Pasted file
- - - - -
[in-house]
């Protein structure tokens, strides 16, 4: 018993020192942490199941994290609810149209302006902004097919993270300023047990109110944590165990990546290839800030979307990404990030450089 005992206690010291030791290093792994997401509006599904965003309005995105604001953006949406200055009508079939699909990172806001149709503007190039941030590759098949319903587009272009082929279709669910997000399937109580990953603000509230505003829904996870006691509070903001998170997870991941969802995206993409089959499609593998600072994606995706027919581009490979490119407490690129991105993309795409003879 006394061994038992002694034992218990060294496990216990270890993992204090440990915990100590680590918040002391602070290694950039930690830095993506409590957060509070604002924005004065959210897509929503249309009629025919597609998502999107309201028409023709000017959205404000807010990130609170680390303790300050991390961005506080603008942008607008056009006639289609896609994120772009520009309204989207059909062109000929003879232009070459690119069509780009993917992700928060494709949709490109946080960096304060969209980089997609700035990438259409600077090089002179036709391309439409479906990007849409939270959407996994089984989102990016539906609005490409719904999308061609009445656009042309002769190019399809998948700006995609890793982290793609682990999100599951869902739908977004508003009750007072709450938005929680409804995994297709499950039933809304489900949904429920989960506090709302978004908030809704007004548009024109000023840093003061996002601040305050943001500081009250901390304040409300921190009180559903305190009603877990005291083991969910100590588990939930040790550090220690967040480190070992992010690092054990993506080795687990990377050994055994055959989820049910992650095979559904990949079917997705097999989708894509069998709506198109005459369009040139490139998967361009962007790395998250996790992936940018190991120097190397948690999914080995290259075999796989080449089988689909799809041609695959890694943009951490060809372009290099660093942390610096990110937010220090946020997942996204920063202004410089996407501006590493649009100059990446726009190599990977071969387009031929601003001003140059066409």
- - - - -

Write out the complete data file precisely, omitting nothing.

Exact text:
[in-house]
């Protein structure tokens, strides 16, 4: 018993020192942490199941994290609810149209302006902004097919993270300023047990109110944590165990990546290839800030979307990404990030450089 005992206690010291030791290093792994997401509006599904965003309005995105604001953006949406200055009508079939699909990172806001149709503007190039941030590759098949319903587009272009082929279709669910997000399937109580990953603000509230505003829904996870006691509070903001998170997870991941969802995206993409089959499609593998600072994606995706027919581009490979490119407490690129991105993309795409003879 006394061994038992002694034992218990060294496990216990270890993992204090440990915990100590680590918040002391602070290694950039930690830095993506409590957060509070604002924005004065959210897509929503249309009629025919597609998502999107309201028409023709000017959205404000807010990130609170680390303790300050991390961005506080603008942008607008056009006639289609896609994120772009520009309204989207059909062109000929003879232009070459690119069509780009993917992700928060494709949709490109946080960096304060969209980089997609700035990438259409600077090089002179036709391309439409479906990007849409939270959407996994089984989102990016539906609005490409719904999308061609009445656009042309002769190019399809998948700006995609890793982290793609682990999100599951869902739908977004508003009750007072709450938005929680409804995994297709499950039933809304489900949904429920989960506090709302978004908030809704007004548009024109000023840093003061996002601040305050943001500081009250901390304040409300921190009180559903305190009603877990005291083991969910100590588990939930040790550090220690967040480190070992992010690092054990993506080795687990990377050994055994055959989820049910992650095979559904990949079917997705097999989708894509069998709506198109005459369009040139490139998967361009962007790395998250996790992936940018190991120097190397948690999914080995290259075999796989080449089988689909799809041609695959890694943009951490060809372009290099660093942390610096990110937010220090946020997942996204920063202004410089996407501006590493649009100059990446726009190599990977071969387009031929601003001003140059066409």